Happy Moltmann Monday, y’all! Today’s excerpt comes from The Spirit of Life in his chapter on the theology of mystical experience. I’m giving you the first few sentences for context, but pay attention to the last half particularly.
The Greek philosophers, the [parents] of the Church, and the monastic Fathers comprehended things ‘with their eyes’. They ‘theorized’ in the literal sense of the word (theoreiz in Greek=to look at). We really arrive at understanding when we go on looking at a flower or a sunset or a manifestation of God until this flower is the flower per se, and this sunset is the sunset, and this manifestation of God is wholly God and nothing but God Godself. Then the observer becomes part of the flower, or part of the sunset, or part of God. For through his perception he participates in his object or counterpart, and is transported into it. The act of perception transforms the perceiver, not what is perceived. Perception confers communion. We know in order to participate, not in order to dominate. Theat is why we can only know to the extent in which we are capable of loving what we see, and in love are able to let it be wholly itself. Knowledge, as the Hebrew word (yada) tells us, is an act of love, not an act of domination. When someone has understood, he says: ‘I see it. I love you. I behold God.’ The result is pure ‘theory’, and pure good-pleasure.”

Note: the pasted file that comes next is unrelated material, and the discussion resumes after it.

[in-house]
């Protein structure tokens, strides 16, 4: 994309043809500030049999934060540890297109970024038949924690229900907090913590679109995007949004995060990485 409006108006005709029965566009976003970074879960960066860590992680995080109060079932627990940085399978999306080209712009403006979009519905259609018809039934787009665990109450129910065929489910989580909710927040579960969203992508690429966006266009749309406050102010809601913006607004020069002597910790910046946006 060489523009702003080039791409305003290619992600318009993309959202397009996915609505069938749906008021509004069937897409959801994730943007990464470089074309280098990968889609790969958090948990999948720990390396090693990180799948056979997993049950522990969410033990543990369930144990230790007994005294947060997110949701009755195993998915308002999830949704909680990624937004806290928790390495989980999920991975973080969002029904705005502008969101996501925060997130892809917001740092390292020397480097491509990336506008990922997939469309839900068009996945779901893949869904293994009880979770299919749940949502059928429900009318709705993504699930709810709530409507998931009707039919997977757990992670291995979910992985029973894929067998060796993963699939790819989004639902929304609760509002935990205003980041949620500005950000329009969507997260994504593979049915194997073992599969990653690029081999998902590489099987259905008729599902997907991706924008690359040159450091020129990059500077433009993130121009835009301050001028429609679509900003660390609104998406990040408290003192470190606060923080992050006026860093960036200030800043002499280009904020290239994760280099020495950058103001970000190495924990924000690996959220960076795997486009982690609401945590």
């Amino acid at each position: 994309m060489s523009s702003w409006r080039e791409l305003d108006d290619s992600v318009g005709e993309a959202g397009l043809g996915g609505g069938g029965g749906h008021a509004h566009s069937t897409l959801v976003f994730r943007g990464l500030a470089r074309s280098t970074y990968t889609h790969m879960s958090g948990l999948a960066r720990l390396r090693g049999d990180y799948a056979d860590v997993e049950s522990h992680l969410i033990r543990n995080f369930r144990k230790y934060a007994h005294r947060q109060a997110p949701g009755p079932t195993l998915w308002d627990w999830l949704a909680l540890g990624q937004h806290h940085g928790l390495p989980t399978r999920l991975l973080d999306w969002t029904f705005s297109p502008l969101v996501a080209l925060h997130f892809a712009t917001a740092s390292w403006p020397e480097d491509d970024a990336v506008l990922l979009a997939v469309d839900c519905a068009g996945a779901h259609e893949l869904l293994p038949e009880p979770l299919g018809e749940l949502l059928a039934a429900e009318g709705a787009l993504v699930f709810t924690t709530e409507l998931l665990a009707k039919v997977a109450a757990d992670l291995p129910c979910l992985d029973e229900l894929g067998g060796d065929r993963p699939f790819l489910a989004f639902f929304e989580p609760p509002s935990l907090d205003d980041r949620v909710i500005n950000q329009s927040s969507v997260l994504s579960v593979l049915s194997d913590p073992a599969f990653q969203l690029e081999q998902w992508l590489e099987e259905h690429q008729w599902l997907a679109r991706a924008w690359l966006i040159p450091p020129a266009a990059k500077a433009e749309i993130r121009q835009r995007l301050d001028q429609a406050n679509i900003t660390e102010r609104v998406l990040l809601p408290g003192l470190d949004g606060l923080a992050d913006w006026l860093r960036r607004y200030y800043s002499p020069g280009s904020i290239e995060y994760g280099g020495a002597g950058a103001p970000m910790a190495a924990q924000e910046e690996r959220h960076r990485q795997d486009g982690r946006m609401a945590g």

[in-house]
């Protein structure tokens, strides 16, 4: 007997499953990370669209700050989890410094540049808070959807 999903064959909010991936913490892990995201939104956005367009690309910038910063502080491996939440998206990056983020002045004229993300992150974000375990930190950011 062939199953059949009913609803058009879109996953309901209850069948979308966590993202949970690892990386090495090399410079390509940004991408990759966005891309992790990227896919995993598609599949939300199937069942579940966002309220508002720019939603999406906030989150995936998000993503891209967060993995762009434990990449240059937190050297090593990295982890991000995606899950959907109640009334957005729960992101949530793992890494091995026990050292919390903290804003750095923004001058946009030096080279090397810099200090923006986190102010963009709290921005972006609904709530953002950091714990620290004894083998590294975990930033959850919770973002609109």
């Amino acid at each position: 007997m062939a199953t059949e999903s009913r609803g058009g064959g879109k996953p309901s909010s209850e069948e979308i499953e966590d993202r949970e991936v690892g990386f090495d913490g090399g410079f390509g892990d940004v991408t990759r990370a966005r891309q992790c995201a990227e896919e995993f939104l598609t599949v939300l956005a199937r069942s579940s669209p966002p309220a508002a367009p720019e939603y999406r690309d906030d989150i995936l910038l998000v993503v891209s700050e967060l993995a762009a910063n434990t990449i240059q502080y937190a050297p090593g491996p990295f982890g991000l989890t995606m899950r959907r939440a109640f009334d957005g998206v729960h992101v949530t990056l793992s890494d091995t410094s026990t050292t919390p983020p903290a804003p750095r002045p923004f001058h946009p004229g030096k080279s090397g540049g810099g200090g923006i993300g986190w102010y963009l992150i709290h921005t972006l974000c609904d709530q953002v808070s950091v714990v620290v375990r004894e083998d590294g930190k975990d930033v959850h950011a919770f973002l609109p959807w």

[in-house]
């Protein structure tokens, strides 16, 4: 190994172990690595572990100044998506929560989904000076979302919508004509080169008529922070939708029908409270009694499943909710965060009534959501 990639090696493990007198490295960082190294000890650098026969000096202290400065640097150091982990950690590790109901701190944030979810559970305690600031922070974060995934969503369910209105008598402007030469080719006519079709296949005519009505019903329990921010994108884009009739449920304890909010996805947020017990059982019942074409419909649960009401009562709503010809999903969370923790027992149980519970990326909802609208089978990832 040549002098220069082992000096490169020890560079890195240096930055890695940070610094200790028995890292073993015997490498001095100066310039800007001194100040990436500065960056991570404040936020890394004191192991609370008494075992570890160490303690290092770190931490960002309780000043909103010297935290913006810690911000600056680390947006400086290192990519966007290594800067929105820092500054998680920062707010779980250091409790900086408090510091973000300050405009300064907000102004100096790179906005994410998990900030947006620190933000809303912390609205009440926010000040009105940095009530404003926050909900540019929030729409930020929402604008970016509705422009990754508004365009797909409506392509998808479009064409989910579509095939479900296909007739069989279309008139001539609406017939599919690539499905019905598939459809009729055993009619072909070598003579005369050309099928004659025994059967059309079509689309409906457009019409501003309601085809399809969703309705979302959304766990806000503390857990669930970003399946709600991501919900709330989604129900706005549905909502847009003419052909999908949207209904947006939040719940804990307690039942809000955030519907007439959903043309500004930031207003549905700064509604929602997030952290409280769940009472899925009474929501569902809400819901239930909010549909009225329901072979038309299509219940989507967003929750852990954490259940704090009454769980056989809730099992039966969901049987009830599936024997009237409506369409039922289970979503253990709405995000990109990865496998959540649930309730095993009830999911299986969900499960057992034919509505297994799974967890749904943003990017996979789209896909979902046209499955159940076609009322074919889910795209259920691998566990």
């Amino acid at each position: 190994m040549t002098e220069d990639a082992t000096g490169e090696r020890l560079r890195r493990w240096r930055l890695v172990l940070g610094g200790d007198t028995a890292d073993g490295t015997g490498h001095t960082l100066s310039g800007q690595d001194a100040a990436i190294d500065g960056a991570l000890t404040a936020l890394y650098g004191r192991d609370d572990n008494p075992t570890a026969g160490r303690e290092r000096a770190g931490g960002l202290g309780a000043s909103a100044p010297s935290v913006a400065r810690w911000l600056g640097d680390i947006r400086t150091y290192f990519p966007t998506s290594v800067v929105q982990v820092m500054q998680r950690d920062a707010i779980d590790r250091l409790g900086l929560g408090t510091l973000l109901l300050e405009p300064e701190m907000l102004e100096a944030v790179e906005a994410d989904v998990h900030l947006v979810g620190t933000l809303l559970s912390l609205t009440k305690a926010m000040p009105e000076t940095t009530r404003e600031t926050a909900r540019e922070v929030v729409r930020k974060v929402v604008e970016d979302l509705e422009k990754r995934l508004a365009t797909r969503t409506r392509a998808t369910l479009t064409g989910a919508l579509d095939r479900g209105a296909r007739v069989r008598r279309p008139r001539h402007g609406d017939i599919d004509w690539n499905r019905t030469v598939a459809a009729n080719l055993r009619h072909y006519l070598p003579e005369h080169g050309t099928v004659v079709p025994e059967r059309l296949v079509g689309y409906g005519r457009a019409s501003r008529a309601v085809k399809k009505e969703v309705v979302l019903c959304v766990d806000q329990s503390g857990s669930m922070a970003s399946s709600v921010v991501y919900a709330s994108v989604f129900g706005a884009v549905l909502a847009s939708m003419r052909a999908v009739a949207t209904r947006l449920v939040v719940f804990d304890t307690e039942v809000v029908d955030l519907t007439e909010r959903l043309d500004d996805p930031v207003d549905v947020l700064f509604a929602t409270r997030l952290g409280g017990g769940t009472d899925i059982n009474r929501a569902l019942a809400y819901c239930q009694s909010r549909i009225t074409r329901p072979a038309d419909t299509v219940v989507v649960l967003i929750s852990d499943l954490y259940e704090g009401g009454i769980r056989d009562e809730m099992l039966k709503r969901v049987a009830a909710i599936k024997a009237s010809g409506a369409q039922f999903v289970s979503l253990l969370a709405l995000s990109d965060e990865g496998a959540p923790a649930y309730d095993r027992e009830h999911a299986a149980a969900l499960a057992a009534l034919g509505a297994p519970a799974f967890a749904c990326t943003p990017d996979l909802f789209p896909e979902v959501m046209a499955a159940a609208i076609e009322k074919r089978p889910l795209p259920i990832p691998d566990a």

You’ve likely heard me say before I’m not a contemplative. I won’t get into a passionate discussion of why here; suffice it to say I have a hard time sitting around trying to zone out. I have a hard time thinking that is in any way Christian. (Okay, I got into my discussion a leeeeetle bit.) However I’m trying to learn, and stretch myself into the uncomfortable territory that is the great mystical Christian tradition. And I am learning that it is not a zoning out, but a honing in. It is not a removal from the world, but an immersion into the world at the deepest level. This is why I love the phrase “perception confers communion.” That phrase makes me want to practice meditation daily, just for the hope that I can get a taste of that happening in me. It is when we return to that feeling of being transported into something so much bigger and wider and more loving and present and real, which is to say, being transported into the presence of God. You have to set your intention to be present to it, but you can’t go there like you walk to the store. You have to be lifted, transported there. You have to set yourself in such a place that you can be carried into it.
And it doesn’t carry you away. It carries you in and with. It confers communion. And isn’t that our goal?